Thundering through the Falls of Niagara is the overflow of all the Great Lakes except Lake Ontario. The combined waterpower of Horseshoe Falls and American Falls has been estimated at some four million horsepower. Both Falls drop more than 150 feet; their combined width is nearly four-fifths of a mile.
Even Oscar Wilde, like Sarah Bernhardt before him, was persuaded to put on an ungainly waterproof coat before strolling in the spray of these awesome waters. Thousands of other tourists arrived at the Falls in the 19th century. Henry James (no common tourist he) complained of the “horribly vulgar shops and booths and catchpenny-artifices which have pushed and elbowed to within the very spray of the Falls.”
Among these tourists appeared the painters, engravers, and photographers whose work graced The New York Historical Society this winter in “Niagara: Two Centuries of Changing Attitudes, 1697-1901.” The catalog of the show reads like a “Who’s Who” of the Hudson River School of landscape paintings.
The Corcoran Gallery of Art in Washington, DC, organized the exhibition to celebrate the centenary of the Niagara Reservation, the oldest state park in America. The Corcoran’s painting of the Falls by Frederic Edwin Church was the centerpiece of the show.
Like most of the representation of Niagara Falls in the exhibition. Church’s work captures the aesthetic splendor but not the transcendent terror of the experience of Niagara. These artists have tamed Niagara as a symbol of power, just as modern technology has regulated the actual flow of the Niagara River. Only John Trumbull’s eerie double panoramas of the Falls comes close to translating the spiritual significance of Niagara.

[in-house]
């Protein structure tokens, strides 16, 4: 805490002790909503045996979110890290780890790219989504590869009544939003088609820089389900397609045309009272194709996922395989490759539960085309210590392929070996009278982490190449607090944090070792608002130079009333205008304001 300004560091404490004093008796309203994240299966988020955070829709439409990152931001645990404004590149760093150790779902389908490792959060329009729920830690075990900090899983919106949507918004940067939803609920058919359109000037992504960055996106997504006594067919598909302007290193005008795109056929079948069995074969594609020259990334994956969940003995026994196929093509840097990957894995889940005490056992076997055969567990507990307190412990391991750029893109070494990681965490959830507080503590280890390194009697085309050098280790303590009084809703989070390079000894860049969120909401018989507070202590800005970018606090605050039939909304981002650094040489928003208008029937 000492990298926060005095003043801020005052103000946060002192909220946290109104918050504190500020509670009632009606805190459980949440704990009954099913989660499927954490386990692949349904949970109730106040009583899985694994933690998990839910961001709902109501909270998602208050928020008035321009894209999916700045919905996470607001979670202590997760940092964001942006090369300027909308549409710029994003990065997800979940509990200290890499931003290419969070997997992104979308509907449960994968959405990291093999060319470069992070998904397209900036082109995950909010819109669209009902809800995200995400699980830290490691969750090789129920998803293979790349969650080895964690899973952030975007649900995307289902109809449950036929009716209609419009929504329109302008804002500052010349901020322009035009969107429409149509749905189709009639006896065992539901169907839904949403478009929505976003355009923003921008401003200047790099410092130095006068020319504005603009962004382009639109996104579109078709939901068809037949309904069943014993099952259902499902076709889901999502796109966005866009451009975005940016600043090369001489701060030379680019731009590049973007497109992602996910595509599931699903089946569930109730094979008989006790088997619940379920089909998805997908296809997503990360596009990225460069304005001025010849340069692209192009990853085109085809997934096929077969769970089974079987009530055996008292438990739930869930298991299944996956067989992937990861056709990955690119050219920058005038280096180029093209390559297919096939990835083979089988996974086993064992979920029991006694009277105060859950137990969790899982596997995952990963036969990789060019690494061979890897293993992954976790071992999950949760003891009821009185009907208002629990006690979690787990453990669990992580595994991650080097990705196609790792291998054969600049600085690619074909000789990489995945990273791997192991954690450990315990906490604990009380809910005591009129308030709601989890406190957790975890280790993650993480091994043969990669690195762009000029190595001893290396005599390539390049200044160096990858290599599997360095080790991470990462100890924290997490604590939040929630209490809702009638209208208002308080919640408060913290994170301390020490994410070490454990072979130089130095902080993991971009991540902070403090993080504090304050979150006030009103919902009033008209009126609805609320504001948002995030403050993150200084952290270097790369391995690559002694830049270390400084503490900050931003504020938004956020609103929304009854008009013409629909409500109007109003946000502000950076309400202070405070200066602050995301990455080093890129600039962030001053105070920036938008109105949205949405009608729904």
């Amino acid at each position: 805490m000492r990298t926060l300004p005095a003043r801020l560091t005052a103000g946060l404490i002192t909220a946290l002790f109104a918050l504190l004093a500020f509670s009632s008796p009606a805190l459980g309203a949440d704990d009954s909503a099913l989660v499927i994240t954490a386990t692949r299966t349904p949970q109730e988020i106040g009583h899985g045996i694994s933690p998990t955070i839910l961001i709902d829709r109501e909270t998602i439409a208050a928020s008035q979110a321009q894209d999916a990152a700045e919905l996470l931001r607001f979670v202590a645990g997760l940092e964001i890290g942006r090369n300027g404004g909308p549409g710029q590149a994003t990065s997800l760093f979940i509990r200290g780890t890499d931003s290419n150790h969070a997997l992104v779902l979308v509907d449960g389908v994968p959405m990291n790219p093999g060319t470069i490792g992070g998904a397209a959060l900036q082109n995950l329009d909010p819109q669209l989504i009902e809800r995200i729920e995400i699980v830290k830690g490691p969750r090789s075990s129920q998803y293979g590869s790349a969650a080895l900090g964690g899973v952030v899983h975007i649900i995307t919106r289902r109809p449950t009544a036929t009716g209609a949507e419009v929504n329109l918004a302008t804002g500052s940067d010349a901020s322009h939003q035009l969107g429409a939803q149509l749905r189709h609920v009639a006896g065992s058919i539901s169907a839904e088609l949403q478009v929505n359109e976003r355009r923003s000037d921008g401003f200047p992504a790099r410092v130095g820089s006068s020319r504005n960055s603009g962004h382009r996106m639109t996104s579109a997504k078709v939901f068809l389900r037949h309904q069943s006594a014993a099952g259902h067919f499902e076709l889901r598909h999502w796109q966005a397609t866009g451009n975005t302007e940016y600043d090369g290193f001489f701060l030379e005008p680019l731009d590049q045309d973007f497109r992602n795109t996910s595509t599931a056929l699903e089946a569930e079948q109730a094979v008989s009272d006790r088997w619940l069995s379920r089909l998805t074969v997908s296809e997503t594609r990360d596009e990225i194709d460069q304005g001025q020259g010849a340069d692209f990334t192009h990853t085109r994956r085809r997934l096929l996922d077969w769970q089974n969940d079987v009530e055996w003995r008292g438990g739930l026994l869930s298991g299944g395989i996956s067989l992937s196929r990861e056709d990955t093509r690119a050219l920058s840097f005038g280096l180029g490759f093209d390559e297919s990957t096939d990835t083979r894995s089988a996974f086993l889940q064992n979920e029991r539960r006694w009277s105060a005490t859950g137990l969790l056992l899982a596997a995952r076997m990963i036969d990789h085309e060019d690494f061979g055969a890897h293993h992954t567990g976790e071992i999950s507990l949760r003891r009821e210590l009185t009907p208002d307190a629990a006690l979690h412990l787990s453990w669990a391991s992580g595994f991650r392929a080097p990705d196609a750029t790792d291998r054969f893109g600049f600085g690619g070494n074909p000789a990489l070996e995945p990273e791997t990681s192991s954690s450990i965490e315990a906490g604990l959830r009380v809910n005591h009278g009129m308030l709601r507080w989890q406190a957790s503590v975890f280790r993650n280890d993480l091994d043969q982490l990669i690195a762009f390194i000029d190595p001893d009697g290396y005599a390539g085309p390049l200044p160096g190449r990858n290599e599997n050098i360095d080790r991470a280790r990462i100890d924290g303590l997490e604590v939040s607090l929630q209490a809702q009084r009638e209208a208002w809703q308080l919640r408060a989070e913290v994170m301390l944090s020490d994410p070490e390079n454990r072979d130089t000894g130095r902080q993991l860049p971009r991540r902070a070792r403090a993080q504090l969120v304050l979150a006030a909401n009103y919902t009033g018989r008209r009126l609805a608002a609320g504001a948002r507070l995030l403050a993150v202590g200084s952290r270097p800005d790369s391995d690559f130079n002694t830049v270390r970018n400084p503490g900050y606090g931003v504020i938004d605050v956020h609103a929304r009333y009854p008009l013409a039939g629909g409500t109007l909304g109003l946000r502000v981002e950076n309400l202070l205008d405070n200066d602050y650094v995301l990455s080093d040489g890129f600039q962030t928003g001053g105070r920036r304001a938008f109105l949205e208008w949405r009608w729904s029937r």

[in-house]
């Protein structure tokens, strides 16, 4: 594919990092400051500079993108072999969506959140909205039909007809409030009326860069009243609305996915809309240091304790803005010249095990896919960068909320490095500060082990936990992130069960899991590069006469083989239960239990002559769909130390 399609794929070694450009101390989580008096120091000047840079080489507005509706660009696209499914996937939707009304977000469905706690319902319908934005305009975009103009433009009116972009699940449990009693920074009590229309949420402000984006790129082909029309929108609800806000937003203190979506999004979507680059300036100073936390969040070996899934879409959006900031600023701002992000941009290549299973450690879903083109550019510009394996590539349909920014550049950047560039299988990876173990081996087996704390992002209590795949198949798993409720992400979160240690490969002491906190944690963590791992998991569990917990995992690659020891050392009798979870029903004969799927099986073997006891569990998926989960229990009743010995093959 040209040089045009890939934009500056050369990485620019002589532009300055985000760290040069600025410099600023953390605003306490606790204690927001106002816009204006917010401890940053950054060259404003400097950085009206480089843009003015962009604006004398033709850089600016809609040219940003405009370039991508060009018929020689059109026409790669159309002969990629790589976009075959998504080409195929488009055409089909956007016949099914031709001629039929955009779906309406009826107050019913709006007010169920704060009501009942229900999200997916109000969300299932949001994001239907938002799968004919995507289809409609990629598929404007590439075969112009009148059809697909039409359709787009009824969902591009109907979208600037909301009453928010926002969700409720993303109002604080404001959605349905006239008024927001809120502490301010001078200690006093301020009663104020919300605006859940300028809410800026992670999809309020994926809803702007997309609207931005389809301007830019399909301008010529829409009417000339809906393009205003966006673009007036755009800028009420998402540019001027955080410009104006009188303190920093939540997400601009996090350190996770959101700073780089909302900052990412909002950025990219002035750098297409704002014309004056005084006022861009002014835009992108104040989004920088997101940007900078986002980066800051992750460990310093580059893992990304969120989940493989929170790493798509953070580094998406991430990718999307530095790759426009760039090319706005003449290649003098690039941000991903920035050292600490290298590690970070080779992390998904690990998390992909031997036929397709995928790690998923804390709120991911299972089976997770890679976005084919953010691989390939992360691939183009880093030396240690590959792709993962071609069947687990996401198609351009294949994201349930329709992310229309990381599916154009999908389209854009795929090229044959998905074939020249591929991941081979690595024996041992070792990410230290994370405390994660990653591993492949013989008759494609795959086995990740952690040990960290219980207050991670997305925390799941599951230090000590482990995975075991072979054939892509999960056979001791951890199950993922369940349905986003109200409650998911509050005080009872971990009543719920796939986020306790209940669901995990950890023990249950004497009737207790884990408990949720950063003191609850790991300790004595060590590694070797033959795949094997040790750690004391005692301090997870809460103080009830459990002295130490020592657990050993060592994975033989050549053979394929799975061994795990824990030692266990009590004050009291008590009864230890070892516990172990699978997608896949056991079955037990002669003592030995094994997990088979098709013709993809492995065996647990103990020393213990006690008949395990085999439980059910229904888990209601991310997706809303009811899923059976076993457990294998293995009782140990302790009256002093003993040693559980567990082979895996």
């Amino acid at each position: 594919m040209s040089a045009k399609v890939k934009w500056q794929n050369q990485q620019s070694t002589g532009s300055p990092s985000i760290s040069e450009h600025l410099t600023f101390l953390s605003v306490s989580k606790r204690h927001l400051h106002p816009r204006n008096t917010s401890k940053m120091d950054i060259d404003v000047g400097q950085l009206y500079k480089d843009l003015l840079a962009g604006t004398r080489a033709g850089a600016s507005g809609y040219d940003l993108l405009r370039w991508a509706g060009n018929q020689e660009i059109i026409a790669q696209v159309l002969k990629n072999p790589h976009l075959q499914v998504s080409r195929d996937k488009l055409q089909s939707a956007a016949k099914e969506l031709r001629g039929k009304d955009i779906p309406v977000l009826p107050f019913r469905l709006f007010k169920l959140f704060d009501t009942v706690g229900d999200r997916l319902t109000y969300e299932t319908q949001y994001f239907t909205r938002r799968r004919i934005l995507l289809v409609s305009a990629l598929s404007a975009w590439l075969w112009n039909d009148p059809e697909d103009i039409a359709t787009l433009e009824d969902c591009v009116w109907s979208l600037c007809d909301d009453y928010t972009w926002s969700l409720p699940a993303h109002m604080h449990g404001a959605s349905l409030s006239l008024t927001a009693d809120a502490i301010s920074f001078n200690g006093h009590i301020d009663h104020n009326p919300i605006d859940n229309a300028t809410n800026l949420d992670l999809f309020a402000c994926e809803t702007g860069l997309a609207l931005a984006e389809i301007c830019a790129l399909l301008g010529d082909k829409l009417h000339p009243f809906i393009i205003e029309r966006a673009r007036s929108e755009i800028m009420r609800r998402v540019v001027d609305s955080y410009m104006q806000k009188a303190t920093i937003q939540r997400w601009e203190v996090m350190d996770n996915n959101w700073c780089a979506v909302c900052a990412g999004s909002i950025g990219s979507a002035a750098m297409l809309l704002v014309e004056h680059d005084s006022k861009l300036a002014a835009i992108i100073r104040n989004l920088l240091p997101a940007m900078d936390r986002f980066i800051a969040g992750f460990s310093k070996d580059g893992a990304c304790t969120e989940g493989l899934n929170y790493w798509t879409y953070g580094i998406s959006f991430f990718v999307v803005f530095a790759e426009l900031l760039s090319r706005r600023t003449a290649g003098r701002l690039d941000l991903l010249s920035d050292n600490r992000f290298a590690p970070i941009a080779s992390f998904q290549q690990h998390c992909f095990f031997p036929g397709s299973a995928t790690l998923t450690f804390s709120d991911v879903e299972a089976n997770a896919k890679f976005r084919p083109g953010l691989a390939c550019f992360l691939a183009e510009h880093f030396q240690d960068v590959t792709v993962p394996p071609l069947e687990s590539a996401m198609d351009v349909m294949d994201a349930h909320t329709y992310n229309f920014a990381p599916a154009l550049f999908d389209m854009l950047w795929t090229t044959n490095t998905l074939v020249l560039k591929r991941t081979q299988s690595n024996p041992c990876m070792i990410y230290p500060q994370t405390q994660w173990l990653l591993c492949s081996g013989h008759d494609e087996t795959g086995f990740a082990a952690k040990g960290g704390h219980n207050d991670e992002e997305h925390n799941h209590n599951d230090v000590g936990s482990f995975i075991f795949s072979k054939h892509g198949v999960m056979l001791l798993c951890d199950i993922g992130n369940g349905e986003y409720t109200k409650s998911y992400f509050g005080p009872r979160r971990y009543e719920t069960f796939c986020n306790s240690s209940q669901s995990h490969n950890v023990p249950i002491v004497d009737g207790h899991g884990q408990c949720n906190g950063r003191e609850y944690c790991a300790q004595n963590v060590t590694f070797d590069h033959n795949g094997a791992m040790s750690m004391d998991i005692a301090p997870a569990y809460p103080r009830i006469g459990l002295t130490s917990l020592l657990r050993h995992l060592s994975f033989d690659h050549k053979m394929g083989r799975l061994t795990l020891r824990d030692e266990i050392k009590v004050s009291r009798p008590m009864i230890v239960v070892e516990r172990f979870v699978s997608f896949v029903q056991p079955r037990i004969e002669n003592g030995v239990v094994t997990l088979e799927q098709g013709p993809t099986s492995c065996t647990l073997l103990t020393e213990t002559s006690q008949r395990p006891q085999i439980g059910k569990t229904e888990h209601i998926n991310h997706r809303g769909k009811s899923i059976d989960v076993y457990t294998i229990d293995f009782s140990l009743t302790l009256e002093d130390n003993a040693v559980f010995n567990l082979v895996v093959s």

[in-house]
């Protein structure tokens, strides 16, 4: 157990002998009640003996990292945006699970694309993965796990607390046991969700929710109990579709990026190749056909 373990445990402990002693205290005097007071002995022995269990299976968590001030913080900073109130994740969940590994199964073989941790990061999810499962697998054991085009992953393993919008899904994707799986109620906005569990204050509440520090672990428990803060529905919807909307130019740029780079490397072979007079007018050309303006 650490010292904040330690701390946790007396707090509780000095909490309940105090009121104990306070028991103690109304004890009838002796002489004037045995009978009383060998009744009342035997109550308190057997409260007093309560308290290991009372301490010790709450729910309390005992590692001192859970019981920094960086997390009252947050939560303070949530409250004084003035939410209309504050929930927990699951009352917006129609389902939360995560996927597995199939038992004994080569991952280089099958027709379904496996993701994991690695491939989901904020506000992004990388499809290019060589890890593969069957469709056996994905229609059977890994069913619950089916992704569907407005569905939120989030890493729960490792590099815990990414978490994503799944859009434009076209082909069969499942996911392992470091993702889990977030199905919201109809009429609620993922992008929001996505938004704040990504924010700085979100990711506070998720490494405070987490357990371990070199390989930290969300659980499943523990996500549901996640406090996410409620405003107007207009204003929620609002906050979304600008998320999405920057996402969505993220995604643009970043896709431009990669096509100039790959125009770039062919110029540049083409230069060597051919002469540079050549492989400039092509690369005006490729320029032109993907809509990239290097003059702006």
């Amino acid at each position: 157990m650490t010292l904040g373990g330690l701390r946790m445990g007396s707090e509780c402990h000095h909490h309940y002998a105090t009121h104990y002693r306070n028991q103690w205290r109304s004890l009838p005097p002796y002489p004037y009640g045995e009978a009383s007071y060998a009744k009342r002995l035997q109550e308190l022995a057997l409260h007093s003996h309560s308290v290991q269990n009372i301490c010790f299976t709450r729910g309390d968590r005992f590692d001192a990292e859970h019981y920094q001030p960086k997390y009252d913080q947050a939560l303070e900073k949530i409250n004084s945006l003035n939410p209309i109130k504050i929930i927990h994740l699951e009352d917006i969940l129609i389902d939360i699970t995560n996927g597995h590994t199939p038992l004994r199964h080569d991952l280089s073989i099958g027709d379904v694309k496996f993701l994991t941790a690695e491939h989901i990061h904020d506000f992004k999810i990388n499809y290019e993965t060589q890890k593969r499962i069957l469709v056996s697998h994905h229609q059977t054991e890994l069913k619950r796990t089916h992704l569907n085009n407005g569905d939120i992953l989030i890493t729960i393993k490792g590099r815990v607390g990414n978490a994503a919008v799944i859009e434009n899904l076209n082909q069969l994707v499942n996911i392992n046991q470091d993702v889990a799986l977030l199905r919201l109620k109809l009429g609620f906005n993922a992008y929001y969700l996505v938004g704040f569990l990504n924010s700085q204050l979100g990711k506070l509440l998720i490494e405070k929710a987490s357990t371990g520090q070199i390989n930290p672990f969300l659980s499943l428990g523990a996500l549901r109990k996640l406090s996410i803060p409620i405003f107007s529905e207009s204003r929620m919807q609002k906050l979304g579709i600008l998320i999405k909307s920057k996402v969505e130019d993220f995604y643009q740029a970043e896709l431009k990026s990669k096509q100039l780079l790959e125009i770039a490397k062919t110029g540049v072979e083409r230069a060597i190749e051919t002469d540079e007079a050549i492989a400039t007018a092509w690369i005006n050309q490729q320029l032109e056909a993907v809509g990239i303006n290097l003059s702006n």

What we have forgotten is the way in which Niagara Falls once embodied the spirit of America, both here and abroad. Until the era of modern advertising—with its pitches for Niagara starch, Niagara biscuits, and other noble additions to the notion of Niagara—the sublime beauty-and power of Niagara Falls represented the essence of the new American continent.
Europeans who made the pilgrimage to Niagara Falls went so far as to christen it a holy place, confirming what the Iroquois had known for ages. Visitors immersed themselves in the roaring wonder of Niagara. Nathaniel Hawthorne was mesmerized; Charles Dickens perceived an indelible “image of Beauty”; Harriet Beecher Stowe claimed that she sensed God in the perpetual rainbow at the Falls.
This exhibition, with its memorabilia and artifacts, teaches us that anything can be trivialized and exploited. We can only be grateful that Frederick Law Olmsted and the State of New York worked together back in 1895 to restore the Falls to their natural setting.
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